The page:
If you reach a stage where you can no longer afford to pay your debts, you may feel guilt. After all, when you took out the loan or card, you signed to say that you would pay it back according to the agreed terms. If you are a man or woman of your word, breaching that word may be hard for you.
The truth is that you really don’t need to feel guilty, and here’s why;
Lenders risk assess people before giving them money
While it might seem that lenders hand out money willy-nilly, they carry out extensive research before doing so. Not only do they assess you and your credit history, but they research the overall market.
They know that not everyone they lend to will meet their debts on time. They know that some people will default, and some of those will go on to file for bankruptcy. Yet, their calculations tell them this is a risk worth taking because the overall profits will outweigh the losses.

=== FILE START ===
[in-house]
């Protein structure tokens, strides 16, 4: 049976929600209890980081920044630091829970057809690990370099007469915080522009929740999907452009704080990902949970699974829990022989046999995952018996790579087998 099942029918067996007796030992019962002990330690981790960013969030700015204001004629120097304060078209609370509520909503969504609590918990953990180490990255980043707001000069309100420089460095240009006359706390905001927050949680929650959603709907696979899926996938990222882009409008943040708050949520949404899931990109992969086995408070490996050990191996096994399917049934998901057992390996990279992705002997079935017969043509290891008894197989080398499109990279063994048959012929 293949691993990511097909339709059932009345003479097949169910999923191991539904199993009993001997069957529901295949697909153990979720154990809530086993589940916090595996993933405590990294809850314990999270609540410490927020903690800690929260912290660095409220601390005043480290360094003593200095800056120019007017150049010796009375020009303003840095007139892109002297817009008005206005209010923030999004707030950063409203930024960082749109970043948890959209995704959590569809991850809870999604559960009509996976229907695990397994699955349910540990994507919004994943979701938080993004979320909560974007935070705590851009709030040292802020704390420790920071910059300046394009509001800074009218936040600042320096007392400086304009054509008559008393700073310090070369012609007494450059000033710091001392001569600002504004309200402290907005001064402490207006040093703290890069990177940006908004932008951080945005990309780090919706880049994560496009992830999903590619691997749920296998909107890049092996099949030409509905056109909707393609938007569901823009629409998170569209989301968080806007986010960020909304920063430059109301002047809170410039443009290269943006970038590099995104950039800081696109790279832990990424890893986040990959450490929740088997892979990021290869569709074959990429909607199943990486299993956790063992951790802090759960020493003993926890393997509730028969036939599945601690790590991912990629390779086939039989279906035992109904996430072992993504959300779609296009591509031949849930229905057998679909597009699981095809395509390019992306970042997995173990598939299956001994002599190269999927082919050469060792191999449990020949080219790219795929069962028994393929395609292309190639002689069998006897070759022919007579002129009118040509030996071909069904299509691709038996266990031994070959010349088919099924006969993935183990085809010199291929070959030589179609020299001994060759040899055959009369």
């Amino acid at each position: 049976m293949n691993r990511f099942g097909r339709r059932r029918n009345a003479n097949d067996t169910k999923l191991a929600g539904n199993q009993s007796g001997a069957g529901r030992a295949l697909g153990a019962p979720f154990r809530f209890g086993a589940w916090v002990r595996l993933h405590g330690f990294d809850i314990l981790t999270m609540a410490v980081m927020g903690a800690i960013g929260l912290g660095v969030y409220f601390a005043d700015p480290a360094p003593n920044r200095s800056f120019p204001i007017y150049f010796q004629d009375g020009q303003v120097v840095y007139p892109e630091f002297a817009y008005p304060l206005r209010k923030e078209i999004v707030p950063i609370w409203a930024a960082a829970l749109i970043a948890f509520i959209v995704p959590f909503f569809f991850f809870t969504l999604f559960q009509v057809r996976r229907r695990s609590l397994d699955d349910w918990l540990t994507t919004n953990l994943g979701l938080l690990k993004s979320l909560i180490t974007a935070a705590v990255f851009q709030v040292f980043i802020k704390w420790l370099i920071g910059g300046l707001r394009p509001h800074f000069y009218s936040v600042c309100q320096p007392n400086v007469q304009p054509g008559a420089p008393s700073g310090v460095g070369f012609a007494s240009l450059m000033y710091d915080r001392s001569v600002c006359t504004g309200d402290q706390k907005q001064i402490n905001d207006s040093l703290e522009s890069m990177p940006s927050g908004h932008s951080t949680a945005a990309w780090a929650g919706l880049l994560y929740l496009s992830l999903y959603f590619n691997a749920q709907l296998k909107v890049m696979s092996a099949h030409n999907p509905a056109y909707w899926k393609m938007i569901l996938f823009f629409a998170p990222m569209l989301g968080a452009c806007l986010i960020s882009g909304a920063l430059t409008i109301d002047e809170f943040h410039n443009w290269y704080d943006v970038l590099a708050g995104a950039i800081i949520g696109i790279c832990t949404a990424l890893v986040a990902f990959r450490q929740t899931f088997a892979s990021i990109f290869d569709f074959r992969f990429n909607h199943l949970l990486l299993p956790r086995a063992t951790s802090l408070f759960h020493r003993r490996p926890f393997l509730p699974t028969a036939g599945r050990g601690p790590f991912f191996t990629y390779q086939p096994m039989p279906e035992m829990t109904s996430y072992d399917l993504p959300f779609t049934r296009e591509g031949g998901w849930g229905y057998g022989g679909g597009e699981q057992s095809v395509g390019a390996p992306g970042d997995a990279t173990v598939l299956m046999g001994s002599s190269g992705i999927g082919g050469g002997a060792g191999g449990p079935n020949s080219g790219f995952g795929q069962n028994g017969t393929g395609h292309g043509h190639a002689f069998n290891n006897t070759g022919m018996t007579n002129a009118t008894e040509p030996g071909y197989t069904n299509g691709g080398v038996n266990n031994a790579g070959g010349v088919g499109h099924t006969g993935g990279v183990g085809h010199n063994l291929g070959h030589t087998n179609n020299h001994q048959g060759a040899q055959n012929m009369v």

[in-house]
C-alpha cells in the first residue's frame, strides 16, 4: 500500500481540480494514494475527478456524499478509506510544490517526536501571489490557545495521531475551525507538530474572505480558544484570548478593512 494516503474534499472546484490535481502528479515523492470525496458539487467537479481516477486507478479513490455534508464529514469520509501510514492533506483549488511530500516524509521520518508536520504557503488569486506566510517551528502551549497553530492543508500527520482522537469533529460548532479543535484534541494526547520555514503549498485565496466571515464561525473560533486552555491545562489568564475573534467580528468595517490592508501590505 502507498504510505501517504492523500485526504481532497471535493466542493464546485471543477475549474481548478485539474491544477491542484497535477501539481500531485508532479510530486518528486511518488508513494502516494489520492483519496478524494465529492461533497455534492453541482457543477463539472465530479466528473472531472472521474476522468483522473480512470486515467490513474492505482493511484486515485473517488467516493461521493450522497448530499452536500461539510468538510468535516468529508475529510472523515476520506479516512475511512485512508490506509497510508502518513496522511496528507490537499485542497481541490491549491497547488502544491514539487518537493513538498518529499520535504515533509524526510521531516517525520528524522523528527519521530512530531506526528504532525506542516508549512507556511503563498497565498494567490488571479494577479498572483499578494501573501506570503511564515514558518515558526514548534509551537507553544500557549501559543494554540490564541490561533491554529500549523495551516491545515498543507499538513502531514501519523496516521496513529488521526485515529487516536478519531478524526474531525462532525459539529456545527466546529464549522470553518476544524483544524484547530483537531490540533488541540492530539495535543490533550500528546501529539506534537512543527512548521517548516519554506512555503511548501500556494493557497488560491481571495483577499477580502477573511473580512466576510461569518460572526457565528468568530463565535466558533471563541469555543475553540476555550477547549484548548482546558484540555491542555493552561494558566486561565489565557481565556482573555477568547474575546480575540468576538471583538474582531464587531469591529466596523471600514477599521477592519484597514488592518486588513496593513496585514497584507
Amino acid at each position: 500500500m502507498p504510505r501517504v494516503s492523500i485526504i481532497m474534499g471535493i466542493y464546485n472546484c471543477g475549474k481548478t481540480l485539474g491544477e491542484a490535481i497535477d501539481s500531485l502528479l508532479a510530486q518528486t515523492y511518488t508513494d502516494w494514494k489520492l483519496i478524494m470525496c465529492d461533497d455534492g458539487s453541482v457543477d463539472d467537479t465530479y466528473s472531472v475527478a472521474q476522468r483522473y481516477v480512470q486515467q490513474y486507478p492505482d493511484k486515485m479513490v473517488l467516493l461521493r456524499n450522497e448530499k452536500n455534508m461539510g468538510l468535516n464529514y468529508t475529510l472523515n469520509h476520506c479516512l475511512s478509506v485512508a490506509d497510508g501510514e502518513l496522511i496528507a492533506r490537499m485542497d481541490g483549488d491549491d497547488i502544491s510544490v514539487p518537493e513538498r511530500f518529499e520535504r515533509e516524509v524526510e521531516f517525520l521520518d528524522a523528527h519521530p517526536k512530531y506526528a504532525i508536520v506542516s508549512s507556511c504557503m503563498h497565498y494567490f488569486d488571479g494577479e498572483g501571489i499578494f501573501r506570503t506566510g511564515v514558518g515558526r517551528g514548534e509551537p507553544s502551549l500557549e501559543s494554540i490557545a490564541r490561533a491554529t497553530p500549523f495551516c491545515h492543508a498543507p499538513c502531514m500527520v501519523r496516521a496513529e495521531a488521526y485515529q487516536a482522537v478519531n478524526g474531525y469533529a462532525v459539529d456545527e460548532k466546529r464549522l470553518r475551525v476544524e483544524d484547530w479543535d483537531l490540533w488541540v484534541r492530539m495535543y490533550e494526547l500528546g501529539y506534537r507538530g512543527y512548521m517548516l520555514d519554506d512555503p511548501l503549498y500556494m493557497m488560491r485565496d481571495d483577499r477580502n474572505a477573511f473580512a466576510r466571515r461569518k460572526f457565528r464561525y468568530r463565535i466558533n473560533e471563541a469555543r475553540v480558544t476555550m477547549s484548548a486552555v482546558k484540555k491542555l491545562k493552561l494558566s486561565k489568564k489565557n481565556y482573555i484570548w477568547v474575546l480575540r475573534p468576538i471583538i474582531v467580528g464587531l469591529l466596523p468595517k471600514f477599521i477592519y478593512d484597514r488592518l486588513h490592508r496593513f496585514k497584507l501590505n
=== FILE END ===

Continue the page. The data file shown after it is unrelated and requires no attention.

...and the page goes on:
Their attempts to get you to pay may seem personal, but in reality, you are just one of the many people they chase every day. They make it seem personal because doing so increases the chance you pay.
Imagine this: A particular lender has 5,000 people overdue on their debts. They send out a general email to all 5,000 asking if someone could please pay up. You’d probably think that if 4,999 people also owe money, why should you be the first to pay?
By making it seem like you are the only person in the world who is not keeping up with payments, you feel more pressure.
Debt problems can hit you out of the blue, and rather than feeling guilty about them, consider using bankruptcy to address them.